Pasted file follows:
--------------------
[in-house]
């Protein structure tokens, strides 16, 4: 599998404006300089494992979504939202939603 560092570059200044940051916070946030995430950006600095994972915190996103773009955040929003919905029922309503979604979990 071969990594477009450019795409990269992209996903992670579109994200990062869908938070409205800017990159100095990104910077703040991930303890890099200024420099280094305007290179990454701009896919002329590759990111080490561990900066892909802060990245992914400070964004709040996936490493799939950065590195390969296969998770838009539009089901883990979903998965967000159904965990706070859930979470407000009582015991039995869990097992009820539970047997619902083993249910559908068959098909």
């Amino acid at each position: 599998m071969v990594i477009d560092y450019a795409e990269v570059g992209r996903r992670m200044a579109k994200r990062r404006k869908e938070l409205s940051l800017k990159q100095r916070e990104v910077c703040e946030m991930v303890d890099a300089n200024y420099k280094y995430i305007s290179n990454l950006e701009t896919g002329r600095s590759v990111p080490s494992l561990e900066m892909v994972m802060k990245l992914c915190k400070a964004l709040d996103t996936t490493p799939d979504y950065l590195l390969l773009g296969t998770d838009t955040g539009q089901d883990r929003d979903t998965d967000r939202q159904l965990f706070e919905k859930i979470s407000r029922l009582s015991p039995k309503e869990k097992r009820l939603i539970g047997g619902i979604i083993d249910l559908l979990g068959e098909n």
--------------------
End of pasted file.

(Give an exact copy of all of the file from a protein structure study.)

[in-house]
């Protein structure tokens, strides 16, 4: 599998404006300089494992979504939202939603 560092570059200044940051916070946030995430950006600095994972915190996103773009955040929003919905029922309503979604979990 071969990594477009450019795409990269992209996903992670579109994200990062869908938070409205800017990159100095990104910077703040991930303890890099200024420099280094305007290179990454701009896919002329590759990111080490561990900066892909802060990245992914400070964004709040996936490493799939950065590195390969296969998770838009539009089901883990979903998965967000159904965990706070859930979470407000009582015991039995869990097992009820539970047997619902083993249910559908068959098909």
């Amino acid at each position: 599998m071969v990594i477009d560092y450019a795409e990269v570059g992209r996903r992670m200044a579109k994200r990062r404006k869908e938070l409205s940051l800017k990159q100095r916070e990104v910077c703040e946030m991930v303890d890099a300089n200024y420099k280094y995430i305007s290179n990454l950006e701009t896919g002329r600095s590759v990111p080490s494992l561990e900066m892909v994972m802060k990245l992914c915190k400070a964004l709040d996103t996936t490493p799939d979504y950065l590195l390969l773009g296969t998770d838009t955040g539009q089901d883990r929003d979903t998965d967000r939202q159904l965990f706070e919905k859930i979470s407000r029922l009582s015991p039995k309503e869990k097992r009820l939603i539970g047997g619902i979604i083993d249910l559908l979990g068959e098909n």